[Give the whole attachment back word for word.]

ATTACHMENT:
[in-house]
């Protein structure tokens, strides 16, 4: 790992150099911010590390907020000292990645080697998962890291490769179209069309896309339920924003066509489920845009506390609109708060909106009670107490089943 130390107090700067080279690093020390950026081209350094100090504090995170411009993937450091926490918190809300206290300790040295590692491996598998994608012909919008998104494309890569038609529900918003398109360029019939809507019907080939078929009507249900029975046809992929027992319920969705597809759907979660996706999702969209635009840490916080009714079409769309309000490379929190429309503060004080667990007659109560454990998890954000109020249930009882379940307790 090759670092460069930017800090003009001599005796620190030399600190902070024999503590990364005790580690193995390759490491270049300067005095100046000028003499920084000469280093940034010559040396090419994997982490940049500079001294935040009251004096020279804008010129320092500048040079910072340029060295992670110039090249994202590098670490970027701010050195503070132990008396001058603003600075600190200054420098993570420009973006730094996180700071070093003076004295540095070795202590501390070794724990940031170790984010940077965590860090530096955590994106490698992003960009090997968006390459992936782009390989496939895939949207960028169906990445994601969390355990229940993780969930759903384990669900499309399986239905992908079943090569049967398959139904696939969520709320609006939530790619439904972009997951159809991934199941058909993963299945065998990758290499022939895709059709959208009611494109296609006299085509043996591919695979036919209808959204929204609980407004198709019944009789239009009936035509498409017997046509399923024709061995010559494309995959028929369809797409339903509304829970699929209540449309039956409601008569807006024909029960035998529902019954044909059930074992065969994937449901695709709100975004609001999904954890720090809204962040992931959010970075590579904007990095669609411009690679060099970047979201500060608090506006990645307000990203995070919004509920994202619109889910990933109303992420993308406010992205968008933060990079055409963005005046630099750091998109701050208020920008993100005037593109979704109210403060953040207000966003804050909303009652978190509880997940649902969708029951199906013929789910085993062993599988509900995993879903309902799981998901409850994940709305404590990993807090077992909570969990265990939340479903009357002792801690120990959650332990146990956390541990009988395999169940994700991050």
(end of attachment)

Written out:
[in-house]
């Protein structure tokens, strides 16, 4: 790992150099911010590390907020000292990645080697998962890291490769179209069309896309339920924003066509489920845009506390609109708060909106009670107490089943 130390107090700067080279690093020390950026081209350094100090504090995170411009993937450091926490918190809300206290300790040295590692491996598998994608012909919008998104494309890569038609529900918003398109360029019939809507019907080939078929009507249900029975046809992929027992319920969705597809759907979660996706999702969209635009840490916080009714079409769309309000490379929190429309503060004080667990007659109560454990998890954000109020249930009882379940307790 090759670092460069930017800090003009001599005796620190030399600190902070024999503590990364005790580690193995390759490491270049300067005095100046000028003499920084000469280093940034010559040396090419994997982490940049500079001294935040009251004096020279804008010129320092500048040079910072340029060295992670110039090249994202590098670490970027701010050195503070132990008396001058603003600075600190200054420098993570420009973006730094996180700071070093003076004295540095070795202590501390070794724990940031170790984010940077965590860090530096955590994106490698992003960009090997968006390459992936782009390989496939895939949207960028169906990445994601969390355990229940993780969930759903384990669900499309399986239905992908079943090569049967398959139904696939969520709320609006939530790619439904972009997951159809991934199941058909993963299945065998990758290499022939895709059709959208009611494109296609006299085509043996591919695979036919209808959204929204609980407004198709019944009789239009009936035509498409017997046509399923024709061995010559494309995959028929369809797409339903509304829970699929209540449309039956409601008569807006024909029960035998529902019954044909059930074992065969994937449901695709709100975004609001999904954890720090809204962040992931959010970075590579904007990095669609411009690679060099970047979201500060608090506006990645307000990203995070919004509920994202619109889910990933109303992420993308406010992205968008933060990079055409963005005046630099750091998109701050208020920008993100005037593109979704109210403060953040207000966003804050909303009652978190509880997940649902969708029951199906013929789910085993062993599988509900995993879903309902799981998901409850994940709305404590990993807090077992909570969990265990939340479903009357002792801690120990959650332990146990956390541990009988395999169940994700991050």